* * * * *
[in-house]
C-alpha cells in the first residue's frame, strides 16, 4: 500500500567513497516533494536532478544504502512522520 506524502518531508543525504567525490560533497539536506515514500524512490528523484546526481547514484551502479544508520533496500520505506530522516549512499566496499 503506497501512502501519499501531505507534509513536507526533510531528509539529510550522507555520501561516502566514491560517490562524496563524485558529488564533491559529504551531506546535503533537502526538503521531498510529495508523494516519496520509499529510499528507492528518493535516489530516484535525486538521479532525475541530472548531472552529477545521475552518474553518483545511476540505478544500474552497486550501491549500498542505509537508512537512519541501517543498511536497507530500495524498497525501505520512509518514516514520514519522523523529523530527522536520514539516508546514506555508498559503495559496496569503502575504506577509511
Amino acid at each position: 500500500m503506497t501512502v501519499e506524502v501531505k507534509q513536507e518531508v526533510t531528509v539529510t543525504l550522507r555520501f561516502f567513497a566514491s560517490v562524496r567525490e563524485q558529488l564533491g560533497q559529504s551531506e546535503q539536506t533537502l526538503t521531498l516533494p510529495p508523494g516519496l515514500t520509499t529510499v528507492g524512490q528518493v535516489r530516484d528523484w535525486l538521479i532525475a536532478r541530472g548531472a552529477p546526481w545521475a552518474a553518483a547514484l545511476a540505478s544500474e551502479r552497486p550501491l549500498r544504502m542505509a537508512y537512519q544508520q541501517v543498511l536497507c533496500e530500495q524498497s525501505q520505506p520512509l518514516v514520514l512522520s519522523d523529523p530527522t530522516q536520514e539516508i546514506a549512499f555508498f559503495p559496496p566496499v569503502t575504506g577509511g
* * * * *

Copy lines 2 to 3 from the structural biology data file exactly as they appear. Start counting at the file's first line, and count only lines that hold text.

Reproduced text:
C-alpha cells in the first residue's frame, strides 16, 4: 500500500567513497516533494536532478544504502512522520 506524502518531508543525504567525490560533497539536506515514500524512490528523484546526481547514484551502479544508520533496500520505506530522516549512499566496499 503506497501512502501519499501531505507534509513536507526533510531528509539529510550522507555520501561516502566514491560517490562524496563524485558529488564533491559529504551531506546535503533537502526538503521531498510529495508523494516519496520509499529510499528507492528518493535516489530516484535525486538521479532525475541530472548531472552529477545521475552518474553518483545511476540505478544500474552497486550501491549500498542505509537508512537512519541501517543498511536497507530500495524498497525501505520512509518514516514520514519522523523529523530527522536520514539516508546514506555508498559503495559496496569503502575504506577509511
Amino acid at each position: 500500500m503506497t501512502v501519499e506524502v501531505k507534509q513536507e518531508v526533510t531528509v539529510t543525504l550522507r555520501f561516502f567513497a566514491s560517490v562524496r567525490e563524485q558529488l564533491g560533497q559529504s551531506e546535503q539536506t533537502l526538503t521531498l516533494p510529495p508523494g516519496l515514500t520509499t529510499v528507492g524512490q528518493v535516489r530516484d528523484w535525486l538521479i532525475a536532478r541530472g548531472a552529477p546526481w545521475a552518474a553518483a547514484l545511476a540505478s544500474e551502479r552497486p550501491l549500498r544504502m542505509a537508512y537512519q544508520q541501517v543498511l536497507c533496500e530500495q524498497s525501505q520505506p520512509l518514516v514520514l512522520s519522523d523529523p530527522t530522516q536520514e539516508i546514506a549512499f555508498f559503495p559496496p566496499v569503502t575504506g577509511g